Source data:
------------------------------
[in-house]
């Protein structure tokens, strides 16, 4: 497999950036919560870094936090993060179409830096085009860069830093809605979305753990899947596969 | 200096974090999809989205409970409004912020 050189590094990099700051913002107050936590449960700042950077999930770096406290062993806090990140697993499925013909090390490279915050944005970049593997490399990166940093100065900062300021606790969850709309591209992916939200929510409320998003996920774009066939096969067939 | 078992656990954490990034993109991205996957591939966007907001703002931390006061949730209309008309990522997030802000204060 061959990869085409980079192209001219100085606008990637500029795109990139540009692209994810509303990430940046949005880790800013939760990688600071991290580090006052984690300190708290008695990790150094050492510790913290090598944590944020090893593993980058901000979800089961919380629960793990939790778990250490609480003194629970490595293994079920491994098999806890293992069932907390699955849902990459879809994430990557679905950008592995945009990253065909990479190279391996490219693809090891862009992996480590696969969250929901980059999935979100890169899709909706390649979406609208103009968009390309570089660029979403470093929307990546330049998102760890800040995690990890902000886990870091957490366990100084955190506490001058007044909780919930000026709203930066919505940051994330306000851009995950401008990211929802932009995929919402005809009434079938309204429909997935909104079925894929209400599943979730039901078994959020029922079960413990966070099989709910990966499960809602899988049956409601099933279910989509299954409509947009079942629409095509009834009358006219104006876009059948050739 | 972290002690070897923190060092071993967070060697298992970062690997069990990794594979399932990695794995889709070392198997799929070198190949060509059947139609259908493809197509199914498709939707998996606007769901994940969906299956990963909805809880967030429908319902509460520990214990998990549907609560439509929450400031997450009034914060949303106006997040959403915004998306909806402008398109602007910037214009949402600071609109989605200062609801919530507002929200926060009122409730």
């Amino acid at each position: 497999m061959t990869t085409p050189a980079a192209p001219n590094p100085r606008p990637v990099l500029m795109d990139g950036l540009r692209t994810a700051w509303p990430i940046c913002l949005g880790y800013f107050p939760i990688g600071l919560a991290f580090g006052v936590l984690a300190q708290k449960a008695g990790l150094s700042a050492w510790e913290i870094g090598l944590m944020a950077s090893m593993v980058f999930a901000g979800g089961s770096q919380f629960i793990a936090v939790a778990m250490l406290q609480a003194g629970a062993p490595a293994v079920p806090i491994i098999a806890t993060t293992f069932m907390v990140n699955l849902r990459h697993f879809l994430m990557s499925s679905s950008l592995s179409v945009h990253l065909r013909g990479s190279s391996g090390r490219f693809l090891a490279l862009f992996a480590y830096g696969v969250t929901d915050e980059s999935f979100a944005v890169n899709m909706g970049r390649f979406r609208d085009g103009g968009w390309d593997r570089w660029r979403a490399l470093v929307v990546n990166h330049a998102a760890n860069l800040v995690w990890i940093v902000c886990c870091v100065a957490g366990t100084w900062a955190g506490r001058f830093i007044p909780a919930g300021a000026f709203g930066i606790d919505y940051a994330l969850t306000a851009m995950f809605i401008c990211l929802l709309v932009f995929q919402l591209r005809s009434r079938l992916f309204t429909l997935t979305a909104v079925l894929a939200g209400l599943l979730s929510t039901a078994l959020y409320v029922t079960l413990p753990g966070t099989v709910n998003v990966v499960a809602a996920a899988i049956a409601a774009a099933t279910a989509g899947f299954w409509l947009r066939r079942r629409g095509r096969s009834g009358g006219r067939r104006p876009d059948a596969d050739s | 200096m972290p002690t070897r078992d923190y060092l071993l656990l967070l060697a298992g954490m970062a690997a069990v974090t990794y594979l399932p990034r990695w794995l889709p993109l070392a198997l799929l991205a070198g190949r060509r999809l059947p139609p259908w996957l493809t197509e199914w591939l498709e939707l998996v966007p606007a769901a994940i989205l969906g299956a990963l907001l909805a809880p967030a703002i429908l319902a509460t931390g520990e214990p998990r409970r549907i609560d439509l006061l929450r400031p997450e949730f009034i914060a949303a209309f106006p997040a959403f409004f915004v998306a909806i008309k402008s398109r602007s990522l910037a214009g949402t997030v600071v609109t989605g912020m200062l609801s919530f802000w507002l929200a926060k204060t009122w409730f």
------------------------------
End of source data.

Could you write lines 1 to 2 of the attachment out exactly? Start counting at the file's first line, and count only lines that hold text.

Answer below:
[in-house]
């Protein structure tokens, strides 16, 4: 497999950036919560870094936090993060179409830096085009860069830093809605979305753990899947596969 | 200096974090999809989205409970409004912020 050189590094990099700051913002107050936590449960700042950077999930770096406290062993806090990140697993499925013909090390490279915050944005970049593997490399990166940093100065900062300021606790969850709309591209992916939200929510409320998003996920774009066939096969067939 | 078992656990954490990034993109991205996957591939966007907001703002931390006061949730209309008309990522997030802000204060 061959990869085409980079192209001219100085606008990637500029795109990139540009692209994810509303990430940046949005880790800013939760990688600071991290580090006052984690300190708290008695990790150094050492510790913290090598944590944020090893593993980058901000979800089961919380629960793990939790778990250490609480003194629970490595293994079920491994098999806890293992069932907390699955849902990459879809994430990557679905950008592995945009990253065909990479190279391996490219693809090891862009992996480590696969969250929901980059999935979100890169899709909706390649979406609208103009968009390309570089660029979403470093929307990546330049998102760890800040995690990890902000886990870091957490366990100084955190506490001058007044909780919930000026709203930066919505940051994330306000851009995950401008990211929802932009995929919402005809009434079938309204429909997935909104079925894929209400599943979730039901078994959020029922079960413990966070099989709910990966499960809602899988049956409601099933279910989509299954409509947009079942629409095509009834009358006219104006876009059948050739 | 972290002690070897923190060092071993967070060697298992970062690997069990990794594979399932990695794995889709070392198997799929070198190949060509059947139609259908493809197509199914498709939707998996606007769901994940969906299956990963909805809880967030429908319902509460520990214990998990549907609560439509929450400031997450009034914060949303106006997040959403915004998306909806402008398109602007910037214009949402600071609109989605200062609801919530507002929200926060009122409730």